Construction of Current Building and Facilities[edit]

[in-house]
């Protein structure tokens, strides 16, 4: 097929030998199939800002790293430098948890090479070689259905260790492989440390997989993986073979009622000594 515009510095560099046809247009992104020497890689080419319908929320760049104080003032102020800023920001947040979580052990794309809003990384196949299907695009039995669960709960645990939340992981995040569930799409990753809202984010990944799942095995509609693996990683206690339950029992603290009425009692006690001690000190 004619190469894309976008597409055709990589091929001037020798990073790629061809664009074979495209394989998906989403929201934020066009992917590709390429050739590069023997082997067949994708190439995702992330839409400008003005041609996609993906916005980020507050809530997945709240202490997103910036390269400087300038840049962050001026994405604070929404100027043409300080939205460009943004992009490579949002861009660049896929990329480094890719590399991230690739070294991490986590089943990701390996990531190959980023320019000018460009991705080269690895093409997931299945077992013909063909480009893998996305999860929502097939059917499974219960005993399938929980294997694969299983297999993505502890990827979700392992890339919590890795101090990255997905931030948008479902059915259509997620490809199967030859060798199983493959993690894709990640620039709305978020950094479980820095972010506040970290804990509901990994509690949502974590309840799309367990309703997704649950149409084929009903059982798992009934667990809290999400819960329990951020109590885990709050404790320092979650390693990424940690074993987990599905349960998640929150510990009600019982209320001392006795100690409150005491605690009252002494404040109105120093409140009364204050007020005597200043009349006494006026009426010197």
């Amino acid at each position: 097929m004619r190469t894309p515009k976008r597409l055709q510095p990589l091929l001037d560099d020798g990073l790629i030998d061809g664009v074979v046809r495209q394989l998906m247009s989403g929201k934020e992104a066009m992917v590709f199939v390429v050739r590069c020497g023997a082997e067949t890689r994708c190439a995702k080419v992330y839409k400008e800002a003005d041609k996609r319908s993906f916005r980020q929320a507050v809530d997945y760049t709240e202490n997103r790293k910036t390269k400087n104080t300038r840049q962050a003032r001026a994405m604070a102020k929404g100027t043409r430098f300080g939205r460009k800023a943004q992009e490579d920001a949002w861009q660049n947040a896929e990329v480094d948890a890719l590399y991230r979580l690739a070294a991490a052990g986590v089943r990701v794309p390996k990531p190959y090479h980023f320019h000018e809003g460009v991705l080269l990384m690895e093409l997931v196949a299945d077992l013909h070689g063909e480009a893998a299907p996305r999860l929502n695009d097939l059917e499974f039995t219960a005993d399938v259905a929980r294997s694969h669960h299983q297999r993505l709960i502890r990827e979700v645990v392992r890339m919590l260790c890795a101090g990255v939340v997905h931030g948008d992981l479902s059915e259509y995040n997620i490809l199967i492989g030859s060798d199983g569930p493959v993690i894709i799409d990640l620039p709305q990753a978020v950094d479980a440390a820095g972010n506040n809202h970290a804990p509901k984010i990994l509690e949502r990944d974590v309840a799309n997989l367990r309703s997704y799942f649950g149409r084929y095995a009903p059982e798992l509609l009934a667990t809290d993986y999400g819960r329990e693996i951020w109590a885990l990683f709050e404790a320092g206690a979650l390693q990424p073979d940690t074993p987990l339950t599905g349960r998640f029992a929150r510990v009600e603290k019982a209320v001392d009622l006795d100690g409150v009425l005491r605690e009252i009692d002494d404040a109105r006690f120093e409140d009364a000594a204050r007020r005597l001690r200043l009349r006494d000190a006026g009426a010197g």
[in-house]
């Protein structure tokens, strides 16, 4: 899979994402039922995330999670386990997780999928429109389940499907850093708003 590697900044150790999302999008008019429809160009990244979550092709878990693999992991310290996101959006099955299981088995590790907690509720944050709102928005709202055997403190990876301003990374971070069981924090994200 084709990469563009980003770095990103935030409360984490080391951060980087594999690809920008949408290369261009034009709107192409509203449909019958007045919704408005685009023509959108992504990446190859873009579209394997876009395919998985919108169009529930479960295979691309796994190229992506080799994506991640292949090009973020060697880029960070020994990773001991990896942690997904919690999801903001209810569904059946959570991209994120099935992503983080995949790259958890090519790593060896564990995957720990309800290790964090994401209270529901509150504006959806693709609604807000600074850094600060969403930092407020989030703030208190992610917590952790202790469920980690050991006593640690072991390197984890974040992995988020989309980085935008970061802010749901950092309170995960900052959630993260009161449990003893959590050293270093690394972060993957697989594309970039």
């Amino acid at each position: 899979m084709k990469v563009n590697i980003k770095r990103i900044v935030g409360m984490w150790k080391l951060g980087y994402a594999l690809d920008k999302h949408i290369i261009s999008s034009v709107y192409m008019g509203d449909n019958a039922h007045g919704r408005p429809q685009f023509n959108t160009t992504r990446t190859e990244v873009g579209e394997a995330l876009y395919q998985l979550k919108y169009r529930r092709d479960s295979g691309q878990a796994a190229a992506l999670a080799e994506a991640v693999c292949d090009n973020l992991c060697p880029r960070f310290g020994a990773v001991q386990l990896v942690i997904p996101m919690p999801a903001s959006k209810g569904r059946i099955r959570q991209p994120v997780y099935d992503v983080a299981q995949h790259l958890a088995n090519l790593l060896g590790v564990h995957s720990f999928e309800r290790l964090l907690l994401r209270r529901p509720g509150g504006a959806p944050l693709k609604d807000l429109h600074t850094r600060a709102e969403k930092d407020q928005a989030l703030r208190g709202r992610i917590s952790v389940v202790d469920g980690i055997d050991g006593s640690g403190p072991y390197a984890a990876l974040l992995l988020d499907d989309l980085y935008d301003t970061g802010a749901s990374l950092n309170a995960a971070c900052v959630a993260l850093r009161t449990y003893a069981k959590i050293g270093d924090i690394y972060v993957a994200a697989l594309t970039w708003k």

The cornerstone was laid on All Saints' Day, November 1, 1899, to a crowd of church members, government officials and academic presidents.[20] The design for the building was first created by New York architect Robert W. Gibson from the plans of Rev. Pittenger,[14][21] and construction was overseen by Raleigh architect Charles E. Hartge beginning in 1904.[22] The first services in the new structure were held on May 17, 1914, Easter Day, with the evening Confirmationservice seeing a congregation of over a thousand.[21][23] Constructed of North Carolina and New Hampshire granite with a roof of native pine,[21] at the time of its completion, it was one of the largest churches in state and was described as being "One of the handsomest in North Carolina" by The News & Observer.[21] The original church building was moved to a different portion of the parish lot and became the new Parish House,[17][21] where it was used for that purpose until 1954 when a new Parish House building was completed, and the original church structure was re-designated as All Saints Chapel. While the construction on the existing church structure was completed in 1914, the construction of the stained glass windows took place over the next 60 years. ​The altar depicting The Last Supper and the wainscoting and paving inside the altar rail are made from Italian marble and are typical of churches in Northern Italy.[2][21] Most of the work on the altar was was done in Italy and the Italian masons traveled to North Carolina to install it. Over the years, several buildings were constructed on the church's property to house parish activities including classrooms, choir rooms, and offices. In 2006, All Saints Chapel was sold to Empire Properties, and all other buildings were demolished to provide additional space for a new Parish Life Center, which was completed in 2004. The chapel was transported roughly half a mile to its current location along Raleigh's East Street, just west of the Historic Oakwood neighborhood.[9] The current Parish Life Center is a four story building architecturally designed to match the church itself. It houses offices, classrooms, a new chapel, and a large hall which can hold around 300 people.[24]